“I could make it safe, but it’s a school. I’m not going to put bars on the window,” he said. “I don’t want to make it a prison. It’s a school. It should be a warm and inviting environment. That’s the trick, isn’t it?”
Bent Elementary teacher Kayley Henderson said she had a harder time as a student teacher when she talked to first-graders.
“Knowing who my students are, even this year, I think my fourth-graders could quickly figure out instinctively,” Henderson said. “I’m not sure any lower grades (could).
“It’s a fight-or-flight thing and also we’ve taken the time to prepare.”
Brian Evans has been running shooter driller lesson plans for teachers in District 87 schools for four years. He said it's up to the teachers to know their students and carry out those plans with the appropriate amount of tact.
He said the district's youngest students, grades two and under, seem to handle these drills the best.
“There’s a misconception, I think, out there that this is going to scare kids. ‘My kids are going to be traumatized,’” Evans said. “I have found just the opposite.”
Evans said there was a time when the sight of police cars at a school caused alarm; now they are a comforting sign to many.
“I guess back in the day there was probably a time where (people thought) ‘What’s that police car doing sitting outside our school?’” He said. “Today, I get questions, when I left the (school resource officer) program, why is the Bloomington Police car not sitting in front of our school?”
That may be because more schools have their own resource officers. District 87 and Unit 5 have officers at each junior high and high school. They say that puts them minutes away from any grade school in the Twin Cities. Both schools and police fund those positions.
After school shootings, gun rights supporters sometimes suggest arming teachers and administrators. Illinois is one of 10 states that allows concealed carry in schools.
Unit 5's Curt Richardson said given the district's access to armed officers, he doesn't ever see the need to allow firearms in the classroom.
“We are fortunate to live in a community where we have those resources available to us and can work with them,” Richardson said. “I do understand it’s a different discussion in some rural communities where they don’t have law enforcement readily available.”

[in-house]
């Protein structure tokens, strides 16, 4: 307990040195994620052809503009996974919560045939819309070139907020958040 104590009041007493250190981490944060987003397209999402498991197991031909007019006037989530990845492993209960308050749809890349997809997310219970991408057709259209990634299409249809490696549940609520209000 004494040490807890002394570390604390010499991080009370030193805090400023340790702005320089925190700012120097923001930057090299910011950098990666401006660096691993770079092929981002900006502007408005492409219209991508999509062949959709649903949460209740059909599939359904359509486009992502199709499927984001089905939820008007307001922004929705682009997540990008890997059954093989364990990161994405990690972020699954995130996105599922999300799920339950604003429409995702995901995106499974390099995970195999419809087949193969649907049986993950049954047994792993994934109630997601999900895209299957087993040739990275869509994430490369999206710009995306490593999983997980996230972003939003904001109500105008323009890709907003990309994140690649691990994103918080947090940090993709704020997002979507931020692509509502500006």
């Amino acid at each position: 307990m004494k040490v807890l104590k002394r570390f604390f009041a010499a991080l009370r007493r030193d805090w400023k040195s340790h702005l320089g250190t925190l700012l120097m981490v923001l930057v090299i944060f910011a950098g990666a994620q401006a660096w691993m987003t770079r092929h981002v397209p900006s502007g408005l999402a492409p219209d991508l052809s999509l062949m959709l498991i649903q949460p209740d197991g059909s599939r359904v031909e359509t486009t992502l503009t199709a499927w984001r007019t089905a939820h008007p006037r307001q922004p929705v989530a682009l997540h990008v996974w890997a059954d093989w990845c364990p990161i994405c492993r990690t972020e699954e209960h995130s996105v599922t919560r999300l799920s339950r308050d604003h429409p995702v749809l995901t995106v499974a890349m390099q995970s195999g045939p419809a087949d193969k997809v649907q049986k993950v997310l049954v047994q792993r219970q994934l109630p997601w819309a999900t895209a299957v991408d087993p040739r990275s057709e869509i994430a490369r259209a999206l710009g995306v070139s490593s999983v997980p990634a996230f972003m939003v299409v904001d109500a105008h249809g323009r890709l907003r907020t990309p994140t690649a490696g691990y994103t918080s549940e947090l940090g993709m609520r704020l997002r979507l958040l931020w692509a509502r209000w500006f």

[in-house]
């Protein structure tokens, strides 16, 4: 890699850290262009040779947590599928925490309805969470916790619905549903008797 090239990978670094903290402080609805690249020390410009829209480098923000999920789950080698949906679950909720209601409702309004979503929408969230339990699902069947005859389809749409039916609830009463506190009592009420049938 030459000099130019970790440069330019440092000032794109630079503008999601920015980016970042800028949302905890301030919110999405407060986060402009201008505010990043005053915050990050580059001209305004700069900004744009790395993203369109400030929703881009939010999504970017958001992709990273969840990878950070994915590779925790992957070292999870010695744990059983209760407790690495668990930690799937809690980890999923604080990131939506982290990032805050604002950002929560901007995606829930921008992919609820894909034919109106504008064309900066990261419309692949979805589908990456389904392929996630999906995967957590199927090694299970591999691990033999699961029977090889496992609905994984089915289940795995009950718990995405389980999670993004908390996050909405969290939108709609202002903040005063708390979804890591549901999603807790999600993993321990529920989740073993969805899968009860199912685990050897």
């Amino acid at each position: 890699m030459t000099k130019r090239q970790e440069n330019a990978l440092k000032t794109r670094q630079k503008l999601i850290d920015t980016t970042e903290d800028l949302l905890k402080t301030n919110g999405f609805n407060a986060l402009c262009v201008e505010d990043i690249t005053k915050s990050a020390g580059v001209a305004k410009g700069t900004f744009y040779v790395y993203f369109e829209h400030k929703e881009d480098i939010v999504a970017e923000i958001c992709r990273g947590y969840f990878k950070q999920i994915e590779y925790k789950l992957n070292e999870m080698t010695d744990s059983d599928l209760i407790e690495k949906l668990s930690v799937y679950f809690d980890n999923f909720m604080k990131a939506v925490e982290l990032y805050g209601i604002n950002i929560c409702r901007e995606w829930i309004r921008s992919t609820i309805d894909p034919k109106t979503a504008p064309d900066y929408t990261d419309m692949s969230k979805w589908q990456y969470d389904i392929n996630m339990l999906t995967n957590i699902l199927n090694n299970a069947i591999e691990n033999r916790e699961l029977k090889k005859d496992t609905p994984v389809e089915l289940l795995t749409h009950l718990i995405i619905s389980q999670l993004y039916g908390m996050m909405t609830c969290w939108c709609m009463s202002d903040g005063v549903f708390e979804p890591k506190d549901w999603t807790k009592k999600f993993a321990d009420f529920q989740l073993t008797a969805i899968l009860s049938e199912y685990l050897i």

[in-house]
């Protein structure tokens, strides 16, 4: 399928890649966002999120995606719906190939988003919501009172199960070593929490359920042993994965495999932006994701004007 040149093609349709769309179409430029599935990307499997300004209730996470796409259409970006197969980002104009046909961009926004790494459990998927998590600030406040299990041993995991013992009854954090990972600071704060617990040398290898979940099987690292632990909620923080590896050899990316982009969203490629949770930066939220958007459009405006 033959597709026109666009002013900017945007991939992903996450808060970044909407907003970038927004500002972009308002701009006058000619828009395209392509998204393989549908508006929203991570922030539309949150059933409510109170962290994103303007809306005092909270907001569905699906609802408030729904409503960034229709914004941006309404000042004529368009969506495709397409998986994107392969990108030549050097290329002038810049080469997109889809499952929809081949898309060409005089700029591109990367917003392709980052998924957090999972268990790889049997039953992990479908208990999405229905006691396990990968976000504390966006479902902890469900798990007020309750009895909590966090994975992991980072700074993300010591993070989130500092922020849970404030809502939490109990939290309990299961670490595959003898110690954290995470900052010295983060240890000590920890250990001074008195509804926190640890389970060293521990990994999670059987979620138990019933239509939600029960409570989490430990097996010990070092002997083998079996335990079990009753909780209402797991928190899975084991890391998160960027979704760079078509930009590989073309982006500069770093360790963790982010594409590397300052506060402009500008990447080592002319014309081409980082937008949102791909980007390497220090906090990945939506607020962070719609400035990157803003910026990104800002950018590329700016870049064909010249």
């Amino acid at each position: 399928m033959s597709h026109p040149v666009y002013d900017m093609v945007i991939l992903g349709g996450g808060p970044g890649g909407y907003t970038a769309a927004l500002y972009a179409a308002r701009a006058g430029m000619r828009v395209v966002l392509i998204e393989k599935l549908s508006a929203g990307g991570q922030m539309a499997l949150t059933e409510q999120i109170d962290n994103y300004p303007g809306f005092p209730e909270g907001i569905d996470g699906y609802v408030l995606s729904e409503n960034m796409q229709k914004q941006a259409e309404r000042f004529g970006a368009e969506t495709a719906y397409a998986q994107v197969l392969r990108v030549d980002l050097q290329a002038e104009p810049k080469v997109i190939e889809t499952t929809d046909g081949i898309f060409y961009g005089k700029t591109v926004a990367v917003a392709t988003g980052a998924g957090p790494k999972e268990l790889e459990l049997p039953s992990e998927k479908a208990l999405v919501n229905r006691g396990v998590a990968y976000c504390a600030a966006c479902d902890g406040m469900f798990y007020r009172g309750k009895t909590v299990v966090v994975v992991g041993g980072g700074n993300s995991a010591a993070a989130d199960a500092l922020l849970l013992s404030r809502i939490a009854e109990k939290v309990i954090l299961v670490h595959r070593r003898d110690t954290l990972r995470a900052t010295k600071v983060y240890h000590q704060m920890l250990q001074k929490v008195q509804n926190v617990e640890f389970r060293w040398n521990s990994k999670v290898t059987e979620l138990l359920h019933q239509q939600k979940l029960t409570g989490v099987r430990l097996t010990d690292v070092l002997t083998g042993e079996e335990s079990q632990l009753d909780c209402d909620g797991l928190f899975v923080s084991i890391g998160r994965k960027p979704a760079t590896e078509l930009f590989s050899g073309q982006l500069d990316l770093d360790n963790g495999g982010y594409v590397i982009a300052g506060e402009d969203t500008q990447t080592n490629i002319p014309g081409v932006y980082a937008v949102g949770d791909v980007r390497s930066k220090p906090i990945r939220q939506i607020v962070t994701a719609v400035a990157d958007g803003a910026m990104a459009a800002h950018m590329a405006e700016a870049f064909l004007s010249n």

District 87 hasn't adopted the "run, hide fight" mantra. Evans is going with "adapt and overcome." It's less specific by design.
“To actually tell a person what to do, like you are going to follow these steps, you have to be careful doing that as well, because they are going to follow that no matter what and that may not be what they need to do in that situation,” Evans said.
Evans' job at District 87 involves more than drills. Safety also includes crossing guards, school parking and street design. But Evans said he's grateful Superintendent Barry Reilly wants staff dedicated to school safety.
“I think he had a vision that has proven to be accurate in today’s society with things that are going on in our (country), from Walmarts to schools to you name it,” Evans said.
Evans said only a handful of downstate school districts have staff specifically dedicated to school safety. He said his job also entails efforts to prevent a crisis. Every year, Evans trains teachers and staff how to look for signs that a student is having trouble.
“It may not be mental illness for them, but maybe they are experiencing opioid addiction crisis or depression and things like that with family members,” he said. “Then these kids are coming into our buildings trying to learn. Our teachers are trying to teach them.”
Educators might be more in tune with student mental health needs as school shootings have become more common. But Bent Elementary principal Jeff Geringer said he doesn’t believe teachers ever needed a greater sense of urgency than they already had.
“More incidents in the news don’t add to the urgency because I have not met the educator yet that wouldn’t throw themselves into danger for the safety of their students,” Geringer said.
Geringer said while he hopes that day never comes, he believes his experience in the Marines would serve him well. He says it has taught him to always be prepared for anything.
“I do think about that sort of thing and I see someone walking down the sidewalk and I glance,” he said. “You want to trust people, but here I like that saying ‘trust but verify.’”
As teachers help train students on what could be life-saving plans, teachers are always learning too. Kayley Henderson says the classroom gunfire she experienced as a student affects her even now.
“Pretty much anywhere I go, if I am sitting in the doctor’s office, if I’m in the grocery store, I always have an escape route now,” she said. “That’s definitely changed my mentality.”
Henderson said she shares her story with students to help them understand the importance of always having a plan.
CNN reports 22 school shootings in which someone was injured or killed in the U.S. in the first seven months of 2019.